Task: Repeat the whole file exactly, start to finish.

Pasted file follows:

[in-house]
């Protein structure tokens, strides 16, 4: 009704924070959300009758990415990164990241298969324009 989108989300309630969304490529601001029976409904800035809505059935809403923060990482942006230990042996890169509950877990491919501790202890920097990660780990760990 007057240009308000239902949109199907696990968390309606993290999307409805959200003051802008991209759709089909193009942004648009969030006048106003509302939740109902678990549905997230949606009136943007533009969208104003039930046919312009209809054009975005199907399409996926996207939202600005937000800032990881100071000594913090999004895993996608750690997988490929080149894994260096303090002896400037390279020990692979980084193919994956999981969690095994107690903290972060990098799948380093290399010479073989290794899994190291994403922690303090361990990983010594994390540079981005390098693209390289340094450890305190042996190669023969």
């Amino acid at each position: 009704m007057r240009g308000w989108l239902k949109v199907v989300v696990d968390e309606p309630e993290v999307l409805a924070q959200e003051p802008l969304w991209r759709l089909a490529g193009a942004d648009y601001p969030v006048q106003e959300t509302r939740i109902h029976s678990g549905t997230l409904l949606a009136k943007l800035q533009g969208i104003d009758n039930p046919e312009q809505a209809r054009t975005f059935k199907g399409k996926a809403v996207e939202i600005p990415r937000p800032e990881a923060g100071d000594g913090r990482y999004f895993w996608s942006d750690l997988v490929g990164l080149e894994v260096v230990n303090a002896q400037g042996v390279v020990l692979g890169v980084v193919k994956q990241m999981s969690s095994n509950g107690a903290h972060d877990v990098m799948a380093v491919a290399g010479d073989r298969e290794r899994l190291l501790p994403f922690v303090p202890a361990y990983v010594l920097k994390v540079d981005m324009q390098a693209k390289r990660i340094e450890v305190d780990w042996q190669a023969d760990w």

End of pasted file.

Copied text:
[in-house]
């Protein structure tokens, strides 16, 4: 009704924070959300009758990415990164990241298969324009 989108989300309630969304490529601001029976409904800035809505059935809403923060990482942006230990042996890169509950877990491919501790202890920097990660780990760990 007057240009308000239902949109199907696990968390309606993290999307409805959200003051802008991209759709089909193009942004648009969030006048106003509302939740109902678990549905997230949606009136943007533009969208104003039930046919312009209809054009975005199907399409996926996207939202600005937000800032990881100071000594913090999004895993996608750690997988490929080149894994260096303090002896400037390279020990692979980084193919994956999981969690095994107690903290972060990098799948380093290399010479073989290794899994190291994403922690303090361990990983010594994390540079981005390098693209390289340094450890305190042996190669023969």
């Amino acid at each position: 009704m007057r240009g308000w989108l239902k949109v199907v989300v696990d968390e309606p309630e993290v999307l409805a924070q959200e003051p802008l969304w991209r759709l089909a490529g193009a942004d648009y601001p969030v006048q106003e959300t509302r939740i109902h029976s678990g549905t997230l409904l949606a009136k943007l800035q533009g969208i104003d009758n039930p046919e312009q809505a209809r054009t975005f059935k199907g399409k996926a809403v996207e939202i600005p990415r937000p800032e990881a923060g100071d000594g913090r990482y999004f895993w996608s942006d750690l997988v490929g990164l080149e894994v260096v230990n303090a002896q400037g042996v390279v020990l692979g890169v980084v193919k994956q990241m999981s969690s095994n509950g107690a903290h972060d877990v990098m799948a380093v491919a290399g010479d073989r298969e290794r899994l190291l501790p994403f922690v303090p202890a361990y990983v010594l920097k994390v540079d981005m324009q390098a693209k390289r990660i340094e450890v305190d780990w042996q190669a023969d760990w």